Children were referred for puberty blockers after just ONE consultation at controversial gender clinic

CHILDREN aged 14 were referred for puberty blockers after just one consultation at a controversial transgender clinic, it turns out.

Whistleblowers at the Tavistock Centre, which is set to close, revealed the speed at which young people were proposed to life-changing drugs at the start of the transitional programme.

Thousands of children have been


Thousands of children have been “terribly abandoned” by the centre, with one child being recommended for puberty blockers after just one consultationPhoto credit: Getty

dr David Bell, who whistled the center in 2018, said children were “terribly disappointed” at the north London clinic.

He claims he knew of at least one child who was sent on puberty blockers after a consultation.

He told The Telegraph: “You [patients] They took the drugs and went on the opposite sex hormones and they had parts of their bodies removed, their breasts, their vaginas.”

dr Bell added how a victim at the clinic told him she didn’t have the body of a man, but that of a “mutilated woman and I have to live with that.”

The “regime” children went through to get the drugs prescribed were four- to six-hour appointments — a regimen he called “ridiculous.”

But despite repeated complaints and welfare concerns from a variety of sources, Tavistock has continued with its “unsafe” drug program and practices.

It comes amid desperate calls from parents and activists to immediately stop using puberty blockers amid fears they are altering children’s brains.

dr Hilary Cass, who is leading a review of Tavistock that began in March, warned the drugs could trigger “rewiring of neural circuits” in adolescents wanting to transition.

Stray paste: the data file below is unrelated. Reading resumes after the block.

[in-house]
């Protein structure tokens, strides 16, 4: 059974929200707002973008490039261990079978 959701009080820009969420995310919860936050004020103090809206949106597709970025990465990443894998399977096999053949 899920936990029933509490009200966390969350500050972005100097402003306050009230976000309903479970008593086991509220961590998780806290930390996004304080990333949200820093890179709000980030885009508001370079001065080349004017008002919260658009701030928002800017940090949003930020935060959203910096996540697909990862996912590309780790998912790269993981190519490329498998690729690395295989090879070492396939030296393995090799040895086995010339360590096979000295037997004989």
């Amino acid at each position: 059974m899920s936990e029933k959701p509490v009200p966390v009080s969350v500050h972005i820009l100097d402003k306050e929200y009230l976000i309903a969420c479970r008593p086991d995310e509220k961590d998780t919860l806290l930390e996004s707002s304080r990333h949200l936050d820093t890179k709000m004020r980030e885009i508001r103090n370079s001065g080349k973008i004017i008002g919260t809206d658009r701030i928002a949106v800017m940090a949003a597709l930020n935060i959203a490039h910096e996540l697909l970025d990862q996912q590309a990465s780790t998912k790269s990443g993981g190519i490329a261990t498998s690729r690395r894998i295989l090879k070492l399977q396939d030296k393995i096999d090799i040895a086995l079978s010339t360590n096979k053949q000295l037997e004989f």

And she worries that the puberty blockers could affect parts of the brain responsible for decision-making and judgement.

There are now calls for a public inquiry into the Tavistock and Portman NHS Trust Centre, which has remained open for nearly 20 years despite serious concerns about its practices.

At the Belsize Park center, which opened in 1983, some former employees also expressed concerns about the dangers of early medical interventions in children who were given drugs to suppress puberty.

One is former patient Keira Bell, who started a program of puberty blockers at age 16 before being “de-transitioned.”

She took Tavistock to court in 2020, arguing she was too young to agree to life-changing medical treatment to become a man

She won her first case. However, it was overturned on appeal after judges said it was “physicians, not judges, to decide on the ability of a person under the age of 16 to consent to medical treatment”.

Demand for the Gender Identity Development Service for Children and Adolescents (GIDS) in Tavistock increased from 138 in 2010-11 to 2,383 in 2020-21.

It is feared that thousands of children have been harmed by the practices at the center since then.

Other concerns raised included the “overdiagnosis” of gender dysphoria and the increasing number of girls being referred who question their gender identity.

When Tavistock closes in September, people aged 14 to 25 who believe they are trans will be transferred to regional centers that take a more “holistic” approach to treatment.

The one from Dr. Cass’ recommended establishment of regional hubs provides care and support. Children were referred for puberty blockers after just ONE consultation at controversial gender clinic


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